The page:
In our ninth annual research report, Measuring the State of Disaster Philanthropy 2022: Data to Drive Decisions, developed in partnership with Candid, we dive into how philanthropy and other funders supported natural hazards and severe weather events and complex humanitarian emergencies alongside the COVID-19 pandemic in 2020.

We examined nearly $121 billion in disaster giving, which went primarily toward COVID-19 response. Other key findings from our analysis of 2020 data include:

  • Of the $5.2 billion in giving from foundations and public charities, 96% went toward epidemics, mainly for COVID-19 while the remainder supported wildfires, storms and other disaster efforts.
  • The Organisation for Economic Co-operation and Development’s Development Assistance Committee (DAC) provided $36.4 billion in official development assistance. Non-DAC government funders and multilateral organizations contributed an additional $3.1 billion.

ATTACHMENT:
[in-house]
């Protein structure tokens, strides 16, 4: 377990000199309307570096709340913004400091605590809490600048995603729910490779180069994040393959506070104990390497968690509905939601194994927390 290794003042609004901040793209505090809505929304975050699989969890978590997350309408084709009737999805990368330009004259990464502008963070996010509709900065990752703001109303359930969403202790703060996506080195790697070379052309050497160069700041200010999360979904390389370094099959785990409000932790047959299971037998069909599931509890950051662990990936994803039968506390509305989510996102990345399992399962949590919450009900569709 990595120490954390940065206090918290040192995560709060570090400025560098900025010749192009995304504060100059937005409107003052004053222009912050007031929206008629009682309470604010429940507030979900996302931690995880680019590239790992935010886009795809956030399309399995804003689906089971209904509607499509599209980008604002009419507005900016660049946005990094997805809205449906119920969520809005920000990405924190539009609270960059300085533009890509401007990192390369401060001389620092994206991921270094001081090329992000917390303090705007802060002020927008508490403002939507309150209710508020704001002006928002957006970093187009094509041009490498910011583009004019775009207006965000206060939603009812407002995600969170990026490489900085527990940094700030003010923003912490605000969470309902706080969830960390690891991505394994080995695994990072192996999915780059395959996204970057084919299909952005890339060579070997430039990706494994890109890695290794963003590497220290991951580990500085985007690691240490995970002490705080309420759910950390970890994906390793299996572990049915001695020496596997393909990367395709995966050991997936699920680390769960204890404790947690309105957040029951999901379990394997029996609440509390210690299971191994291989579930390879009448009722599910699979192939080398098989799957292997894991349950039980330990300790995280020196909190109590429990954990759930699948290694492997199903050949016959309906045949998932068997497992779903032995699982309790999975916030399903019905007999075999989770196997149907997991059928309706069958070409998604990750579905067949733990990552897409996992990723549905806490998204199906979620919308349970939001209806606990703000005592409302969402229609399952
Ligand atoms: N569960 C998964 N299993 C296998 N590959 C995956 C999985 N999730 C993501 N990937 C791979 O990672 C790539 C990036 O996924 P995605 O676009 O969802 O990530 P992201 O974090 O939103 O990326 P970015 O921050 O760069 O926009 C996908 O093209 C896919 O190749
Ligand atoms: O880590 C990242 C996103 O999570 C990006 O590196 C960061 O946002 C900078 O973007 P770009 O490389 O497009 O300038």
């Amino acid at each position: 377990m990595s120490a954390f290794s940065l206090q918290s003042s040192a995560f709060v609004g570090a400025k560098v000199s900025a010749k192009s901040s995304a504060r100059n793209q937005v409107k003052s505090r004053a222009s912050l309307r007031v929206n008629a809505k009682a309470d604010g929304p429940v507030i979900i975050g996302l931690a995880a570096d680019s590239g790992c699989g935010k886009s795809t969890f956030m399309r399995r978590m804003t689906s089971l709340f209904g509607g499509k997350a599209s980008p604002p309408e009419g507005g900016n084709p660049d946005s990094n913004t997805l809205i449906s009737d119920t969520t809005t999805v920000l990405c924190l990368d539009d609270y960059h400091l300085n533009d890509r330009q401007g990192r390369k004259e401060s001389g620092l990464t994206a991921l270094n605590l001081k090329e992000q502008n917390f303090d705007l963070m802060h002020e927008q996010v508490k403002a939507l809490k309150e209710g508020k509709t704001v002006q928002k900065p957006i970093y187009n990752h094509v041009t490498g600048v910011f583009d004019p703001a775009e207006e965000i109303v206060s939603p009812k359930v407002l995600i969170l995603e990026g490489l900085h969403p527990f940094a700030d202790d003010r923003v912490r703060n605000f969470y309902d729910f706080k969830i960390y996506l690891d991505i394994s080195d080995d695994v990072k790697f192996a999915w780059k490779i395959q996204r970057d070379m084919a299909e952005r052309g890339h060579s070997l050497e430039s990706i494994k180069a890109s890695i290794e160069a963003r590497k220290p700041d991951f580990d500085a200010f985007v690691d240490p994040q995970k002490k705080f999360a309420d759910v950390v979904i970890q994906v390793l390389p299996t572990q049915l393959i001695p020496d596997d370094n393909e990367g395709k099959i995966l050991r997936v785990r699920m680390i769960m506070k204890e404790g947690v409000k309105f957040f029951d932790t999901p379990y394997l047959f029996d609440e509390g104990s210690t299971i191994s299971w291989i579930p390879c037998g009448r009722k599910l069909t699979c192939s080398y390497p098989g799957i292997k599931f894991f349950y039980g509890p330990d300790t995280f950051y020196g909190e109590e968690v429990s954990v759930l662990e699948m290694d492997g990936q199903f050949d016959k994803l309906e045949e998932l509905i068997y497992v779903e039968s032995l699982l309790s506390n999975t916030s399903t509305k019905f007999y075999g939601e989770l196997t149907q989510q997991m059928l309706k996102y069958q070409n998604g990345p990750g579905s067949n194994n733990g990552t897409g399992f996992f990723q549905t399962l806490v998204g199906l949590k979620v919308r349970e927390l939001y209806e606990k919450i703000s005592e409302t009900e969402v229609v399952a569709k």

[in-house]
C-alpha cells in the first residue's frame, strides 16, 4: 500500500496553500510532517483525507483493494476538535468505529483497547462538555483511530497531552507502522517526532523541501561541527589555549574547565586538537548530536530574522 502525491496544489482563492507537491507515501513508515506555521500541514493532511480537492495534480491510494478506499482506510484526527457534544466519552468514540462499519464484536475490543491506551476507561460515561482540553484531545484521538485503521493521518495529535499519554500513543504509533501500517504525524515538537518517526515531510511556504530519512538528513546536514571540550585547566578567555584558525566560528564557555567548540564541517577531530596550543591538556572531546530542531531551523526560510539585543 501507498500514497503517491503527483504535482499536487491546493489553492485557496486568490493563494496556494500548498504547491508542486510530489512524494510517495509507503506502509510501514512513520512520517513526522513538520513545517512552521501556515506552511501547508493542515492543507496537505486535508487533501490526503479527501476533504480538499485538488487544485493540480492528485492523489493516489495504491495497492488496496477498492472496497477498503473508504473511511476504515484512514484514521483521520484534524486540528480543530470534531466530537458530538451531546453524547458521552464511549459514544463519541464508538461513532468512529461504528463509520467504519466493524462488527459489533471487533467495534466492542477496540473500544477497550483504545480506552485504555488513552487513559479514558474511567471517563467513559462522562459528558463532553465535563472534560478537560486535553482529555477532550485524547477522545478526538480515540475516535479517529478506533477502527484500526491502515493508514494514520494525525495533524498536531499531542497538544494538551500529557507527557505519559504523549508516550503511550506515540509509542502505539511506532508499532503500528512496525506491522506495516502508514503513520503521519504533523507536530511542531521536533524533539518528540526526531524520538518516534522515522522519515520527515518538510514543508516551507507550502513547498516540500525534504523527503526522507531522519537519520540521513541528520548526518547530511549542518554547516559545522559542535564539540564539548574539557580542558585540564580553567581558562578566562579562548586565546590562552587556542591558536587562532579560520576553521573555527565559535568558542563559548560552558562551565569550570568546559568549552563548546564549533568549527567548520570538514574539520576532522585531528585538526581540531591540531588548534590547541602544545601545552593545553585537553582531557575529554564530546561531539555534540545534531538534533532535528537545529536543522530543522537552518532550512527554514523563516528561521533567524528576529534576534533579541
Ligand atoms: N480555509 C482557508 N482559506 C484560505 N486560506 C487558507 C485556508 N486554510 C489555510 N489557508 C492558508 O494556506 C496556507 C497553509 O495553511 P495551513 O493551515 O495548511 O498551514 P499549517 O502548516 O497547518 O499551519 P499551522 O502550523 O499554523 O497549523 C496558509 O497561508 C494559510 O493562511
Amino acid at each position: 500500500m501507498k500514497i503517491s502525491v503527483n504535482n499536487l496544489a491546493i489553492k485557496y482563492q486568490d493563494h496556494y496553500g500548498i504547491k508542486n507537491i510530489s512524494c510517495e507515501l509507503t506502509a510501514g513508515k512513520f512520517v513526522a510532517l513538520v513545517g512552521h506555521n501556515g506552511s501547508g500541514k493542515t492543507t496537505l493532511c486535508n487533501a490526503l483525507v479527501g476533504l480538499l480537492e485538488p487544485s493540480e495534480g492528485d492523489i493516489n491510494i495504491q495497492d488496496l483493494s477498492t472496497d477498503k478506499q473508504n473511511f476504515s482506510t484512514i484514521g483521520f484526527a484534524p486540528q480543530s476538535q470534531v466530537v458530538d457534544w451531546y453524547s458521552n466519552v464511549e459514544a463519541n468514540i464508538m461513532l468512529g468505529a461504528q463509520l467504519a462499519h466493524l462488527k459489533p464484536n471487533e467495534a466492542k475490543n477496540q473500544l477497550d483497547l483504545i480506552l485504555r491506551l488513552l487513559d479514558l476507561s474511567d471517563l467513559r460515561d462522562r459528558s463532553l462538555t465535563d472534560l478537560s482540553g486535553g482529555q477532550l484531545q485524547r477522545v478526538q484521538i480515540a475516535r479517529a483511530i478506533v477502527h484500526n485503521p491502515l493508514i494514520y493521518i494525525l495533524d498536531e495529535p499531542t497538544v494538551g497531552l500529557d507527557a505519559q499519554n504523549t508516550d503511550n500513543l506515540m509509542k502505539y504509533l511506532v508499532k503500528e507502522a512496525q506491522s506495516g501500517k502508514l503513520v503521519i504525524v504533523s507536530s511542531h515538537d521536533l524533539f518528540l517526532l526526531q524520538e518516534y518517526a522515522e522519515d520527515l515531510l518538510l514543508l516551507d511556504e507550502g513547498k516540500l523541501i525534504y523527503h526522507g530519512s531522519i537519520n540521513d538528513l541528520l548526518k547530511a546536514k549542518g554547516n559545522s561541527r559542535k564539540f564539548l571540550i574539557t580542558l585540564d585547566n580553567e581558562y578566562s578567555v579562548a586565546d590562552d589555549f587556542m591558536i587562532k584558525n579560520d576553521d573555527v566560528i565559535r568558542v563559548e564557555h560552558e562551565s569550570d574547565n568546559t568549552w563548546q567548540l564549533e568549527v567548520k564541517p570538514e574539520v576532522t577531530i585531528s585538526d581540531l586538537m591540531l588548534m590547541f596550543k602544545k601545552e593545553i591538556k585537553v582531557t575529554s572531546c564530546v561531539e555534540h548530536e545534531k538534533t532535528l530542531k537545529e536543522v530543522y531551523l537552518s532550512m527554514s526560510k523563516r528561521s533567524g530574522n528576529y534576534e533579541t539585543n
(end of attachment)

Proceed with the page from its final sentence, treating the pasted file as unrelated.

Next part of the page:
• The Federal Emergency Management Agency distributed $57.6 billion for U.S. disasters a $54 billion increase from 2019; the U.S. Department of Housing and Urban Development allocated $9 billion in recovery efforts in 2020, an $8 billion increase from 2019; and the U.S. Economic Development Administration invested approximately $1.2 billion in disaster-related projects. This is just a sampling of U.S. government contributions that make up the bulk of domestic disaster funds.
  • Regrettably, 90% of foundation dollars went toward response and relief efforts, perpetuating the underfunding of recovery and reconstruction efforts.

Read the full article about disaster philanthropy in 2022 by Regine A. Webster at The Center for Disaster Philanthropy.